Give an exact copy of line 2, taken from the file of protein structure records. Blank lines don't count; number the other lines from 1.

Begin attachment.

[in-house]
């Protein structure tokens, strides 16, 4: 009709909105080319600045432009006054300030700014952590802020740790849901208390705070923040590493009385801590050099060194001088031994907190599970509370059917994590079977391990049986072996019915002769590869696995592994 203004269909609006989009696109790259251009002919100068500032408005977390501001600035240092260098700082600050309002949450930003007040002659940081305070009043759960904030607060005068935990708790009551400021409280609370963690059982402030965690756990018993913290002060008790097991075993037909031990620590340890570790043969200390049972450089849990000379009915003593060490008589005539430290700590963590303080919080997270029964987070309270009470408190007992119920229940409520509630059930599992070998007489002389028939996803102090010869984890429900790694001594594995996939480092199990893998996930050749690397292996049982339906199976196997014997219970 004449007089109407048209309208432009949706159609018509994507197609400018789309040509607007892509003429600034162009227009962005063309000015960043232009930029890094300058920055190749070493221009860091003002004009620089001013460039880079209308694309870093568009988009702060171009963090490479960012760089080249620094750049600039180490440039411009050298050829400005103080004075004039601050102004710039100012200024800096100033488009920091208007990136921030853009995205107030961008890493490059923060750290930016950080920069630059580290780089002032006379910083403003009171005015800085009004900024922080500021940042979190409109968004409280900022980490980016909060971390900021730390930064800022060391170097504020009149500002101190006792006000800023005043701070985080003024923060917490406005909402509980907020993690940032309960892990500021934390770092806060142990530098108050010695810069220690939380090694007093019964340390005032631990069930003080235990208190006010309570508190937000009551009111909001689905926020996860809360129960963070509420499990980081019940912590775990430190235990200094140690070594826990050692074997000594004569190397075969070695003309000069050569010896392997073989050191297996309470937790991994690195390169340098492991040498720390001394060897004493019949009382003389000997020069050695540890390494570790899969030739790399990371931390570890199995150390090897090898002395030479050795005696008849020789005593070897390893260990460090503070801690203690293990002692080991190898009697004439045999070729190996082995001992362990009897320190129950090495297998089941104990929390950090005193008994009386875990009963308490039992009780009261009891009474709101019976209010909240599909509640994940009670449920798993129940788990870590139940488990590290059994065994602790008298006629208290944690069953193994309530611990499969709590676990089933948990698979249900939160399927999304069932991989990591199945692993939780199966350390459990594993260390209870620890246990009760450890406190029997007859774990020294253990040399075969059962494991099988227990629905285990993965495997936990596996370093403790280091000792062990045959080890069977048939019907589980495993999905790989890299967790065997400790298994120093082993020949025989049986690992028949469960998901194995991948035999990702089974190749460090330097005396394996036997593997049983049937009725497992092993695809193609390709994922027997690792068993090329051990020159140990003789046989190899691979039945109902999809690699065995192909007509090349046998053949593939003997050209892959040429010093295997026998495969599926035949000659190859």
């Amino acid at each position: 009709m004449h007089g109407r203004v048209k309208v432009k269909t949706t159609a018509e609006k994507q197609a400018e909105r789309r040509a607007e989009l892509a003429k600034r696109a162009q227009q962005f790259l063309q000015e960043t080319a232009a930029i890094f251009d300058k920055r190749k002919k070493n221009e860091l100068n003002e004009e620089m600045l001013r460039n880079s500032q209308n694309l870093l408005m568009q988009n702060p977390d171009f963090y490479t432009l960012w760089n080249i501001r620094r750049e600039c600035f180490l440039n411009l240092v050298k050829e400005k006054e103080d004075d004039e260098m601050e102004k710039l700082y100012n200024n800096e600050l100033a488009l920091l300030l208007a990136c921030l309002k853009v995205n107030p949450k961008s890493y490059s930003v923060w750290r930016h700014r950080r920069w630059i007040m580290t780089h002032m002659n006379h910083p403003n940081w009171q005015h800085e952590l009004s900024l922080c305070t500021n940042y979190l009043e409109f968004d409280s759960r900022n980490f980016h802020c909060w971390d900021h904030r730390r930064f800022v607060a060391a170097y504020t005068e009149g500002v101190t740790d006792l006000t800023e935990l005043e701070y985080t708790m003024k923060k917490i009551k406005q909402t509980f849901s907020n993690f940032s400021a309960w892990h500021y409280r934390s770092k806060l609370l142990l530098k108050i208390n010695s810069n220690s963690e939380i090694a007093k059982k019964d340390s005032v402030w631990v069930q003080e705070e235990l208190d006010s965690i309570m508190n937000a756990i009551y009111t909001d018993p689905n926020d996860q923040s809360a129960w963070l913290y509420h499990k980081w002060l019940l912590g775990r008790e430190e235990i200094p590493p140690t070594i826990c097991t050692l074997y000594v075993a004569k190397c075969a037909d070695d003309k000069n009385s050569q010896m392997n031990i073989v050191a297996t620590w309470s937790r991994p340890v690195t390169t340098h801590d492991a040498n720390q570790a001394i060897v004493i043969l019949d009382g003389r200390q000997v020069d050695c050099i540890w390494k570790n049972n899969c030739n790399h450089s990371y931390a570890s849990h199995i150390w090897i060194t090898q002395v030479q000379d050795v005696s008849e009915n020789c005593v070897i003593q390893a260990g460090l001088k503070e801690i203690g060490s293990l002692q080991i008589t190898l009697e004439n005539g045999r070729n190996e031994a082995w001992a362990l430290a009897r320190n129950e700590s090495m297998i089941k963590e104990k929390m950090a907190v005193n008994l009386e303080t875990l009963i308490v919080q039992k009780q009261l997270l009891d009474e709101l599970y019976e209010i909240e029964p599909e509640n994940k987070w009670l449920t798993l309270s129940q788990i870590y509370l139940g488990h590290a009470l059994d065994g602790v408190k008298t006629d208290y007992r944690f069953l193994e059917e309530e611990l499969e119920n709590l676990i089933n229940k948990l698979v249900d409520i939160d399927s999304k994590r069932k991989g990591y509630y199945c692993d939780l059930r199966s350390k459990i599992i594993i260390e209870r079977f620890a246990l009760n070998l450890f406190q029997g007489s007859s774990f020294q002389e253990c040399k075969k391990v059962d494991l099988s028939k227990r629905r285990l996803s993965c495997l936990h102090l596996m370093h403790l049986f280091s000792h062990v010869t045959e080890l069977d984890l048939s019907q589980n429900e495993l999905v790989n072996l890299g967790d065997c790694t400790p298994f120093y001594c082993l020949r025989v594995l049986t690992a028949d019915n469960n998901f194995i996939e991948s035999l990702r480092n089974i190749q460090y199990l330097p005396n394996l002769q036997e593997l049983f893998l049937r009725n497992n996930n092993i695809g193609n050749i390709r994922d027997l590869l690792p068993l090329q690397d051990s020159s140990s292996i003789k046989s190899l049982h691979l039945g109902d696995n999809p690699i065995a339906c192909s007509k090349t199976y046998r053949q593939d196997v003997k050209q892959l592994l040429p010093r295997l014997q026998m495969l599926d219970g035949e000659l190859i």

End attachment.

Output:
């Protein structure tokens, strides 16, 4: 009709909105080319600045432009006054300030700014952590802020740790849901208390705070923040590493009385801590050099060194001088031994907190599970509370059917994590079977391990049986072996019915002769590869696995592994 203004269909609006989009696109790259251009002919100068500032408005977390501001600035240092260098700082600050309002949450930003007040002659940081305070009043759960904030607060005068935990708790009551400021409280609370963690059982402030965690756990018993913290002060008790097991075993037909031990620590340890570790043969200390049972450089849990000379009915003593060490008589005539430290700590963590303080919080997270029964987070309270009470408190007992119920229940409520509630059930599992070998007489002389028939996803102090010869984890429900790694001594594995996939480092199990893998996930050749690397292996049982339906199976196997014997219970 004449007089109407048209309208432009949706159609018509994507197609400018789309040509607007892509003429600034162009227009962005063309000015960043232009930029890094300058920055190749070493221009860091003002004009620089001013460039880079209308694309870093568009988009702060171009963090490479960012760089080249620094750049600039180490440039411009050298050829400005103080004075004039601050102004710039100012200024800096100033488009920091208007990136921030853009995205107030961008890493490059923060750290930016950080920069630059580290780089002032006379910083403003009171005015800085009004900024922080500021940042979190409109968004409280900022980490980016909060971390900021730390930064800022060391170097504020009149500002101190006792006000800023005043701070985080003024923060917490406005909402509980907020993690940032309960892990500021934390770092806060142990530098108050010695810069220690939380090694007093019964340390005032631990069930003080235990208190006010309570508190937000009551009111909001689905926020996860809360129960963070509420499990980081019940912590775990430190235990200094140690070594826990050692074997000594004569190397075969070695003309000069050569010896392997073989050191297996309470937790991994690195390169340098492991040498720390001394060897004493019949009382003389000997020069050695540890390494570790899969030739790399990371931390570890199995150390090897090898002395030479050795005696008849020789005593070897390893260990460090503070801690203690293990002692080991190898009697004439045999070729190996082995001992362990009897320190129950090495297998089941104990929390950090005193008994009386875990009963308490039992009780009261009891009474709101019976209010909240599909509640994940009670449920798993129940788990870590139940488990590290059994065994602790008298006629208290944690069953193994309530611990499969709590676990089933948990698979249900939160399927999304069932991989990591199945692993939780199966350390459990594993260390209870620890246990009760450890406190029997007859774990020294253990040399075969059962494991099988227990629905285990993965495997936990596996370093403790280091000792062990045959080890069977048939019907589980495993999905790989890299967790065997400790298994120093082993020949025989049986690992028949469960998901194995991948035999990702089974190749460090330097005396394996036997593997049983049937009725497992092993695809193609390709994922027997690792068993090329051990020159140990003789046989190899691979039945109902999809690699065995192909007509090349046998053949593939003997050209892959040429010093295997026998495969599926035949000659190859």